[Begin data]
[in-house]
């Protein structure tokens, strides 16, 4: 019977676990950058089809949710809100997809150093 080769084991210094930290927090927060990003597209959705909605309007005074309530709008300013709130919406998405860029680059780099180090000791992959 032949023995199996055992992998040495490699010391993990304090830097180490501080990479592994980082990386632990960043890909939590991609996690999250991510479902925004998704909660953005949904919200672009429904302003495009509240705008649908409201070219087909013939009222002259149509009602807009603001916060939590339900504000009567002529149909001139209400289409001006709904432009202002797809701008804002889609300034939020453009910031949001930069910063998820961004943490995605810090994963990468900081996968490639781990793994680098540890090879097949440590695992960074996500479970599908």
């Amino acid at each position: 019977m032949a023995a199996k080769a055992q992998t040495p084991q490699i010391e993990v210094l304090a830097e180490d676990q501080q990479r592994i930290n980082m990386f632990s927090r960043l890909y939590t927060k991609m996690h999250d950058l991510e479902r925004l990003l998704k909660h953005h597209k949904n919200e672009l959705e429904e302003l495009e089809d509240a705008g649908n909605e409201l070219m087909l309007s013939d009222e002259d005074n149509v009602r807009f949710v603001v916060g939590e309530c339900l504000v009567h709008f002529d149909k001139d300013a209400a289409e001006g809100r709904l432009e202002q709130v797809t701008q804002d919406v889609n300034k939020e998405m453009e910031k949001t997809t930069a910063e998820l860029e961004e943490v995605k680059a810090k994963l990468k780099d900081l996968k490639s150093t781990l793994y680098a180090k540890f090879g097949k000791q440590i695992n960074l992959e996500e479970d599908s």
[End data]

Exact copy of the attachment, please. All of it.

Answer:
[in-house]
């Protein structure tokens, strides 16, 4: 019977676990950058089809949710809100997809150093 080769084991210094930290927090927060990003597209959705909605309007005074309530709008300013709130919406998405860029680059780099180090000791992959 032949023995199996055992992998040495490699010391993990304090830097180490501080990479592994980082990386632990960043890909939590991609996690999250991510479902925004998704909660953005949904919200672009429904302003495009509240705008649908409201070219087909013939009222002259149509009602807009603001916060939590339900504000009567002529149909001139209400289409001006709904432009202002797809701008804002889609300034939020453009910031949001930069910063998820961004943490995605810090994963990468900081996968490639781990793994680098540890090879097949440590695992960074996500479970599908």
């Amino acid at each position: 019977m032949a023995a199996k080769a055992q992998t040495p084991q490699i010391e993990v210094l304090a830097e180490d676990q501080q990479r592994i930290n980082m990386f632990s927090r960043l890909y939590t927060k991609m996690h999250d950058l991510e479902r925004l990003l998704k909660h953005h597209k949904n919200e672009l959705e429904e302003l495009e089809d509240a705008g649908n909605e409201l070219m087909l309007s013939d009222e002259d005074n149509v009602r807009f949710v603001v916060g939590e309530c339900l504000v009567h709008f002529d149909k001139d300013a209400a289409e001006g809100r709904l432009e202002q709130v797809t701008q804002d919406v889609n300034k939020e998405m453009e910031k949001t997809t930069a910063e998820l860029e961004e943490v995605k680059a810090k994963l990468k780099d900081l996968k490639s150093t781990l793994y680098a180090k540890f090879g097949k000791q440590i695992n960074l992959e996500e479970d599908s």